SS: Absolutely. We’re losing the resiliency of our system. With biodiverse crops, we find hardier plants that can combat this kind of climate variability, or varieties that are pest-resistant.

At a cacao forest in Esmeraldas, Ecuador.
At a cacao forest in Esmeraldas, Ecuador.

QZ: So what are some of the ways we can support a bigger range of food crops?

SS: There are three ways to save biodiversity. The first is ex situ conservation, like the global seed vault between the Arctic Circle and Norway.

The second is in situ conservation in the wild—saving the wild places and all the wild versions of coffee, wheat, and cacao that grow there.

Then the third way is in situ conservation on farms. So we grow diverse varieties of plants. We often see heirloom tomatoes in farmers’ markets in the summer. We have that kind of diversity in all our foods, but we just don’t know it.

So the place where resilience resides is the nexus of all of these methods. And the way we can support resilience is by eating. Farmers can’t grow what we won’t eat. So to create this market demand is vital.

Research from biologist Colin Khoury shows the world is eating just a handful of foods right now—wheat, rice, corn, soybeans, and palm oil. So it’s a revolutionary act, in Colin’s words, just to eat olive oil.

QZ: Consumer preferences have helped create this problem. You talk in your book about how people really liked California’s big, bold red wines and creamy whites, so that’s what the vineyards grew—but that’s led to less diversity of grape crops. How can we teach ourselves to be a little more experimental with our food tastes?

SS: The way we get more curious and expand our palates is just by doing it. The number one step is to be curious. Go to your wine store and ask for a wine that isn’t familiar to you. If you’re a big California red person, see if you can become a big Portugal person too. It’s so wonderful to be able to taste these flavors, but you have to be able to open your mind.

When I first started tasting coffee, I was in Australia and had just come from Italy. I thought I knew what I wanted: I loved my cappuccino. And meanwhile they’re asking, Do you taste the honeysuckle in this coffee? Do you taste the lemon? And I was just staring at them, like, “I taste coffee?” It took a while. Then all the sudden, the coffee bloomed in my cup and I was tasting all these flavors I’d never tasted before.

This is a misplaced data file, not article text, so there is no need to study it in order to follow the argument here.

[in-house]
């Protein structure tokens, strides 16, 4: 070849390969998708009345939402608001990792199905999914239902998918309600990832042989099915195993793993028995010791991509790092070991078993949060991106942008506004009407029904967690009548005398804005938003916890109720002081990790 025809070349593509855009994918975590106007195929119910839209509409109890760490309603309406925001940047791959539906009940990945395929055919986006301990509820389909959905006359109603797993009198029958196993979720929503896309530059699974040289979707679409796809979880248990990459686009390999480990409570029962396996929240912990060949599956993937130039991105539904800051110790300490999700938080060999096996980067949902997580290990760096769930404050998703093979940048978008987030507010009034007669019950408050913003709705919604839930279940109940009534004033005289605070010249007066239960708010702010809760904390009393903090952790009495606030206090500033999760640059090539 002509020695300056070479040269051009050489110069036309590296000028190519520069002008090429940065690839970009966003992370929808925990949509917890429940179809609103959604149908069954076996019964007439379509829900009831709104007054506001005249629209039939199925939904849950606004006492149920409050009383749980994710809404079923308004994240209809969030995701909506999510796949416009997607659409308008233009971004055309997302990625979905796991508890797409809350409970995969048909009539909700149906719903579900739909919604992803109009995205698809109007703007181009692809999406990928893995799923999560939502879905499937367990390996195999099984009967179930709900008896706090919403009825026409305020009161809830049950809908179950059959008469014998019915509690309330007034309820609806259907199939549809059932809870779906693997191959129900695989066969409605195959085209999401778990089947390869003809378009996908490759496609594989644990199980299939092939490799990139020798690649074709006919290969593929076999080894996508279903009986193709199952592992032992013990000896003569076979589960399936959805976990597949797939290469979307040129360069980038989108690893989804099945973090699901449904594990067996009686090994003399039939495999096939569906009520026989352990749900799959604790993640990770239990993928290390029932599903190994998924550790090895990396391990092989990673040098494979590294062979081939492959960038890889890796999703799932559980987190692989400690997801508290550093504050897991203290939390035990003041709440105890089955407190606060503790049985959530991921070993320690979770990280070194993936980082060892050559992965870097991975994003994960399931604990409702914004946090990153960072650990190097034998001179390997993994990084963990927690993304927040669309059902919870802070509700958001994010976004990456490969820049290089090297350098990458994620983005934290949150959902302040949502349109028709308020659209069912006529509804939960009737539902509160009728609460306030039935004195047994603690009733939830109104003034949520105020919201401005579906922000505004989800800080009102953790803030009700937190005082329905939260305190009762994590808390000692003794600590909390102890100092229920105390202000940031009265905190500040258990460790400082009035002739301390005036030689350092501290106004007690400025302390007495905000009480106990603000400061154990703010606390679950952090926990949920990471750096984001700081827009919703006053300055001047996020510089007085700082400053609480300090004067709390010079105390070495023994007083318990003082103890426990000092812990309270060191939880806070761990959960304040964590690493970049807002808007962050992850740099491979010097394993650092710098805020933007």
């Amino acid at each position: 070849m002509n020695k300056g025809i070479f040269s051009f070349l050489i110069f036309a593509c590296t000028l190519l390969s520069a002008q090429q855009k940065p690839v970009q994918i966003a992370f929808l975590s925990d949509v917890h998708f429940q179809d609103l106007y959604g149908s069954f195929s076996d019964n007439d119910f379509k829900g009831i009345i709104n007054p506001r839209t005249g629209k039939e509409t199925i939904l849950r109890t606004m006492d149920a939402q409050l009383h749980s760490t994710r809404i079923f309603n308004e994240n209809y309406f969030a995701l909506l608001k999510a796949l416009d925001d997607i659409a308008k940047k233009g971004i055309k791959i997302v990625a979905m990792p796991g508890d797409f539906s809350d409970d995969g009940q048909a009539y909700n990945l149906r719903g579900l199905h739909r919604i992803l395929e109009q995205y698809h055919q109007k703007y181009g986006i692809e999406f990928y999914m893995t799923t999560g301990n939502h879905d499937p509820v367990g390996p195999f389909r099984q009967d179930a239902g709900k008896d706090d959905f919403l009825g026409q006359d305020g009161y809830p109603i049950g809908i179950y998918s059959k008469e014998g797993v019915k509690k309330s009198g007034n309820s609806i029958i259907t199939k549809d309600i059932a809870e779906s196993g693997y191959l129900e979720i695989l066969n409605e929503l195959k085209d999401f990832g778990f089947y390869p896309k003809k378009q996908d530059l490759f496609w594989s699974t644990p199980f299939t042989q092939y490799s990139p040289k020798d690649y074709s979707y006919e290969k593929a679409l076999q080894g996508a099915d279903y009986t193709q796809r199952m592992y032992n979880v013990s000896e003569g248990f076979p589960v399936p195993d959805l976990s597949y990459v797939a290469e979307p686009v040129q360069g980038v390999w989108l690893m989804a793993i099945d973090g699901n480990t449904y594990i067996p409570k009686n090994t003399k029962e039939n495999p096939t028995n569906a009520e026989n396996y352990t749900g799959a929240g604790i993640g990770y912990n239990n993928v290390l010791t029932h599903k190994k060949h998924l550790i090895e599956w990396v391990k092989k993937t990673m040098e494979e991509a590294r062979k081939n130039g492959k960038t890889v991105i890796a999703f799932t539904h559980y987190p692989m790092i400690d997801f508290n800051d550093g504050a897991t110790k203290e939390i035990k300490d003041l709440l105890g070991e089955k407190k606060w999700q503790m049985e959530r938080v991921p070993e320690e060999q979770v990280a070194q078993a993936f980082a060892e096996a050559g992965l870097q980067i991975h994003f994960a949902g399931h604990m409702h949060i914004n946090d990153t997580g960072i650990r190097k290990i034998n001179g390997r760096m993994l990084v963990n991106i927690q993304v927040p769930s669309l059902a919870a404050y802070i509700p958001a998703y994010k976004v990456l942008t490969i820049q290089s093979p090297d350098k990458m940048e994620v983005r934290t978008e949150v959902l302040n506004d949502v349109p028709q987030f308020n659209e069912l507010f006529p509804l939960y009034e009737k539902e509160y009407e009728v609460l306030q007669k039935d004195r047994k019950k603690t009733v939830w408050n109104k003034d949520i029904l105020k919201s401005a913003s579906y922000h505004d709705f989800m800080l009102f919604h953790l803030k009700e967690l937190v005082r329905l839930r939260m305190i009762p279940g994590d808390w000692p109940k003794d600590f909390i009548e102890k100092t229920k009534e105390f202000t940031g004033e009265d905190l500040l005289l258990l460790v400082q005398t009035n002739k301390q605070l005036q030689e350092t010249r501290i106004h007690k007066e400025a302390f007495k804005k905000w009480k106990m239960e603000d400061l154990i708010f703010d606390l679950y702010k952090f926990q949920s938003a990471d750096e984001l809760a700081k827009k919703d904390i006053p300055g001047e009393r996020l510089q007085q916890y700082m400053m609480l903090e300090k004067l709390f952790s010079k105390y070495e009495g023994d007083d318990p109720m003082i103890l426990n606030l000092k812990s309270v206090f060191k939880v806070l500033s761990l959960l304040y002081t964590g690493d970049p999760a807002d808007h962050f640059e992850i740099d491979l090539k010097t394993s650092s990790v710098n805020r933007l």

So it’s about being curious, but it’s also about paying attention. What are we smelling? What are we tasting? This isn’t hard stuff. It’s just unfamiliar.

The langar, or free kitchen, at the Golden Temple in the western Indian city of Amritsar.
The langar, or free kitchen, at the Golden Temple in the western Indian city of Amritsar.

QZ: There is an issue here of affordability here, right? There’s great artisanal, fair-trade chocolate available for $13 a bar, but that’s not going to be accessible to people on a budget.

SS: Affordability is a real issue. But it’s also used a lot as the reason we’re not going to pay more for something. Yet no one bats an eye at an iPhone that costs $600.

My invitation to people is to map biodiversity onto what you love. My thing is chocolate. But if you love coffee, you could take that $5 you spend on a pumpkin latte and spend that money at a coffee shop that trades directly with farmers. If you love beer, switch to craft.

It’s also important to think about what goes into a $1.99 hamburger. How does that happen? You can’t buy bread and kill a cow and ship meat and pay someone to flip a burger and someone to ring you up at the cash register for $1.99. Who’s getting left out in this process, and is that the kind of food we want to eat? And why is the argument that things should cost less—why can’t we pay people more?